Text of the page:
Rock On: Music Tee Includes Music With Purchase

Is this the next step in the evolution of buying music?

Invisible DJ, clothing label LnA and Girlie Action Media & Marketing partnered to create the Music Tee, a shirt that marries fashion with music.

Retailing for $39, the Music Tee features album cover art on the front, track listings on the back and a hang tag containing a URL and unique code where consumers can download the album.

Mos Def was the first musician to release "The Ecstatic," his new CD, in T-shirt format. The shirt debuted July 7 and was produced in collaboration with Downtown Music.

The first round of Mos Def music Ts sold out; a second batch is currently being manufactured.

Most of the shirts are sold online or in boutiques, such as Ron Herman. Record labels can sell shirts wherever they want, so apparel may appear at concerts or nationwide department stores.

For shirts sold in stores, I'm curious to know how the hang tags are protected. Are they activated at checkout, much like a gift card? I hope so. Otherwise, anyone can tear the tag from the shirt and download the CD, giving new meaning to rip and read.

Record labels can also customize the hang tag URLs, driving traffic to artist Web sites or concert microsites.

Keeping pace, Nielsen SoundScan recently signed a deal with The Music Tee that allows shirt sales to count as album sales once the music has been downloaded. The Music Tee also teamed with Nylon Records, allowing the label to begin creating Music Tees for their signed artists.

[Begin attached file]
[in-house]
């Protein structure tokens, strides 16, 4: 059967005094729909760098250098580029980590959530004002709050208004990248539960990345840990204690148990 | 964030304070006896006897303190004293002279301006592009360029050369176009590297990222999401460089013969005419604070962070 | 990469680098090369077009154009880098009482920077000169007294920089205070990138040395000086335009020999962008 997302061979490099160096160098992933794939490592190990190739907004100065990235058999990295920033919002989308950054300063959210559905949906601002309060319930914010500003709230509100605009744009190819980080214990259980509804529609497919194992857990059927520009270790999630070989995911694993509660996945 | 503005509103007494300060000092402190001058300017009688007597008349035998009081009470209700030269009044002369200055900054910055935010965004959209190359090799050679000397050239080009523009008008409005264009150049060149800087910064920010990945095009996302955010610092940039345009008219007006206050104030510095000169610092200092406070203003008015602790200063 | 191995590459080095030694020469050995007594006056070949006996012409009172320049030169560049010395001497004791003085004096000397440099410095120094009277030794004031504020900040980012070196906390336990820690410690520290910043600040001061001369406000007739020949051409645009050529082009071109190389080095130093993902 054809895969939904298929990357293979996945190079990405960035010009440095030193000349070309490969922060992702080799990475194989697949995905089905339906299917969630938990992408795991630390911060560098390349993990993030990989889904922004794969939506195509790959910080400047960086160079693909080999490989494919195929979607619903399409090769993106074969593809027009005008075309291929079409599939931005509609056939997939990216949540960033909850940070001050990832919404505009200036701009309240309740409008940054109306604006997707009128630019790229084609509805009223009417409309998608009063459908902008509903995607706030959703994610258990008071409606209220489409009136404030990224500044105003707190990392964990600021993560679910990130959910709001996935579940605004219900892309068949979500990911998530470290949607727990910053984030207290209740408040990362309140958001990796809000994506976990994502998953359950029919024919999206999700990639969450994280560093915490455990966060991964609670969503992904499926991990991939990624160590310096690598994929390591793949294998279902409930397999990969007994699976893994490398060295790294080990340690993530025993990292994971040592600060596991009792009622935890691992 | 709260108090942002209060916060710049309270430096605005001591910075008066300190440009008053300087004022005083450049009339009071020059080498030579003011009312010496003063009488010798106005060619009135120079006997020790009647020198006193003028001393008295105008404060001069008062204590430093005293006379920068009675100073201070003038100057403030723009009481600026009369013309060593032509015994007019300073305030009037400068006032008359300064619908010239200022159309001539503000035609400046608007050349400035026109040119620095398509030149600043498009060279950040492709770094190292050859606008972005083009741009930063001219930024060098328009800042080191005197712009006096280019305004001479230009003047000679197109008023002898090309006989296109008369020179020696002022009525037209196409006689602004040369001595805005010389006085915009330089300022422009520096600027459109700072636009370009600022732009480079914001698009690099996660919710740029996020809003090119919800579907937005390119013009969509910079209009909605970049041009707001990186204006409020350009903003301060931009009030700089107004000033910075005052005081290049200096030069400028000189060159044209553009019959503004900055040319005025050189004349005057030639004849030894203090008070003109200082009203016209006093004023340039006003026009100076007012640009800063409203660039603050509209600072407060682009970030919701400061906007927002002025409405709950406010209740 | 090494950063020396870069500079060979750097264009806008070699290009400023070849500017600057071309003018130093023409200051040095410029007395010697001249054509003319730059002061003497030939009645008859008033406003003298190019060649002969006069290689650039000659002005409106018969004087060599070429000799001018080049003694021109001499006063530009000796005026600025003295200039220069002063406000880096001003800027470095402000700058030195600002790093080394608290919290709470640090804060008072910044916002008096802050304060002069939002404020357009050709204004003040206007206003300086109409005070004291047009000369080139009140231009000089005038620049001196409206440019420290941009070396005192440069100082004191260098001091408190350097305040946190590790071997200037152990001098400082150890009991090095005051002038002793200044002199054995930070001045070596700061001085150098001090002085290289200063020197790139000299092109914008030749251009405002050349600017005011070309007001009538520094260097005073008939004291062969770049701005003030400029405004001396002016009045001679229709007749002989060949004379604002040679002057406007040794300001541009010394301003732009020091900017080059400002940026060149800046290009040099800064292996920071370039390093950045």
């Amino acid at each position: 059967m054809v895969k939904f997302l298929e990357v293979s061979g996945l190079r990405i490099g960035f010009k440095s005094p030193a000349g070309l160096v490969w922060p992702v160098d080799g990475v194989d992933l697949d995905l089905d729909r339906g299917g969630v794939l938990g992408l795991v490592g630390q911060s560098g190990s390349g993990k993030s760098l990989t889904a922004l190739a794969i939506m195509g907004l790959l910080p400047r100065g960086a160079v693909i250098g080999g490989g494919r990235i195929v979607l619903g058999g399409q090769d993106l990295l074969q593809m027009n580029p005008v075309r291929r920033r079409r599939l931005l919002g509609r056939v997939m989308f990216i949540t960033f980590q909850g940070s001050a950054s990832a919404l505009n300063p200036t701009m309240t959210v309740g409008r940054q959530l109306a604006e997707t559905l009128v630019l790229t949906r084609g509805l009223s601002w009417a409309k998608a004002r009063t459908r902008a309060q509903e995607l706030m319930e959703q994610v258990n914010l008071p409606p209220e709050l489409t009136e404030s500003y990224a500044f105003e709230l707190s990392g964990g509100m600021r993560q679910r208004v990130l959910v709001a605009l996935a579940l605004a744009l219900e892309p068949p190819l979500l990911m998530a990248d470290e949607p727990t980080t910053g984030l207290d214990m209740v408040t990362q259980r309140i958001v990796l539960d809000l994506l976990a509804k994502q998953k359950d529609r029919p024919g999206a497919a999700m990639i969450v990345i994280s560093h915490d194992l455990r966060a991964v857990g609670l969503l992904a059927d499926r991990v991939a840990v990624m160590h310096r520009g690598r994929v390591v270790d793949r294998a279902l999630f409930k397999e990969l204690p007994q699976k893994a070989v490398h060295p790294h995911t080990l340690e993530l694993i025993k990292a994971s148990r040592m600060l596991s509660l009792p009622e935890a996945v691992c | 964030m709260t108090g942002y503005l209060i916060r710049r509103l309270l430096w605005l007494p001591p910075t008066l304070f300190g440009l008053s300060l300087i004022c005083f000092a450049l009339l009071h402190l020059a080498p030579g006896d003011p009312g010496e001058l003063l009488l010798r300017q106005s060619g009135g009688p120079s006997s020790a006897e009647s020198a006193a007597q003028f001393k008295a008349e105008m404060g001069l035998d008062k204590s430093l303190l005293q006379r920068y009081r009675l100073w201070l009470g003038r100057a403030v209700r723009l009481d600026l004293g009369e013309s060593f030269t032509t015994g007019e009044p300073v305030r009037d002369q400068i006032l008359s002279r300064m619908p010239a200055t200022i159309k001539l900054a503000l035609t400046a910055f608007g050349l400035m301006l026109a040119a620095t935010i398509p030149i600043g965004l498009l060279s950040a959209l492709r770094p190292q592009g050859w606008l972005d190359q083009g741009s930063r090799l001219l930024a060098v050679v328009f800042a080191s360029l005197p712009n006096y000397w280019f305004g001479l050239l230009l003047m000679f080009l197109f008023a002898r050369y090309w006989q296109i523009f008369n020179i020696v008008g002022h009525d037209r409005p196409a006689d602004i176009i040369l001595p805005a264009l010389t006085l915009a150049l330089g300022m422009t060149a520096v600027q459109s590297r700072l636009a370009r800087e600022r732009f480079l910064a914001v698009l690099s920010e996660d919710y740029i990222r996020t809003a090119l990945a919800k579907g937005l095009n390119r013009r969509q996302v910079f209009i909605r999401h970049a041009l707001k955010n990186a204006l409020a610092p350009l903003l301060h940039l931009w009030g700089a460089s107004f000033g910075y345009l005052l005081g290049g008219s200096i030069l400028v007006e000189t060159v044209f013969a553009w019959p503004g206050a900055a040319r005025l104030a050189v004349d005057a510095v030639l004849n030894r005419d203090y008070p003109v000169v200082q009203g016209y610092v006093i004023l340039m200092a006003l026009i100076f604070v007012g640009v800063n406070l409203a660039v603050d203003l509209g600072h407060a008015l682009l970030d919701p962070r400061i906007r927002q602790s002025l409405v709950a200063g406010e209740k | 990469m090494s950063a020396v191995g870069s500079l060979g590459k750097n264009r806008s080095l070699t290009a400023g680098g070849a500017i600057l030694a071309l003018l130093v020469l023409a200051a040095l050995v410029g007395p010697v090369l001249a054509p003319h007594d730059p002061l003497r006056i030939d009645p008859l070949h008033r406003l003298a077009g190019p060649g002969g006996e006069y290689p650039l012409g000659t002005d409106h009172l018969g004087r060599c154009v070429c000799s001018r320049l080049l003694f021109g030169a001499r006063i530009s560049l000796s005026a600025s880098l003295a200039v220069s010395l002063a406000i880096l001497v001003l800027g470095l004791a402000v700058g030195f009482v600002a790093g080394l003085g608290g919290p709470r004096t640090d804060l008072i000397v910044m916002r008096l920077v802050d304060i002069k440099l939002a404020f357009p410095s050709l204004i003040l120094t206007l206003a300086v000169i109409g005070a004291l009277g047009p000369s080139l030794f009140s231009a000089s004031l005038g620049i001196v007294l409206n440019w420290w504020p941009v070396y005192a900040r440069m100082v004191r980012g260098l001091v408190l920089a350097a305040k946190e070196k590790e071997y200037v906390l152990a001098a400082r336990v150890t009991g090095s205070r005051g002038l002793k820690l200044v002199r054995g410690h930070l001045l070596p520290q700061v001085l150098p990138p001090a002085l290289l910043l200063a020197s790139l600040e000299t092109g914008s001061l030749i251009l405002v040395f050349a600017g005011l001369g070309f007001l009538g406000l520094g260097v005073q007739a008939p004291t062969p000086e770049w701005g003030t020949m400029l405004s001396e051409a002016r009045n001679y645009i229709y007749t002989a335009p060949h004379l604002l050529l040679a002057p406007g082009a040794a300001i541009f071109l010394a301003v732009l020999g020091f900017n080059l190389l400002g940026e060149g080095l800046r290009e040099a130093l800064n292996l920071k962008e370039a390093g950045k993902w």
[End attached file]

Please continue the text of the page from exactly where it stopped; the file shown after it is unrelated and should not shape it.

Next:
The next batch of artists releasing their own Music Tees includes Sliimy, Plastiscines, Amanda Blank and David Gray.

2 comments about "Rock On: Music Tee Includes Music With Purchase".
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  1. Joe Gruchacz from Goodby Silverstein & Partners, August 17, 2009 at 6:11 p.m.

    While this is probably the first time this has been done with mainstream artists, independent bands have been working with a company called StereoBear doing this for a year or two. I thought it was genius the first time I heard about it. I'm glad that record companies are finally trying to find anternative ways to make purchasing music attractive.

  2. Kristen Deiudicibus from stereo bear, August 18, 2009 at 12:45 a.m.

    It's nice to see other companies attempting this concept as we (at Stereo Bear) have been doing it for two years. It's important that many of us attempt to reform the music industry and take advantage of the new opportunities to help artists.

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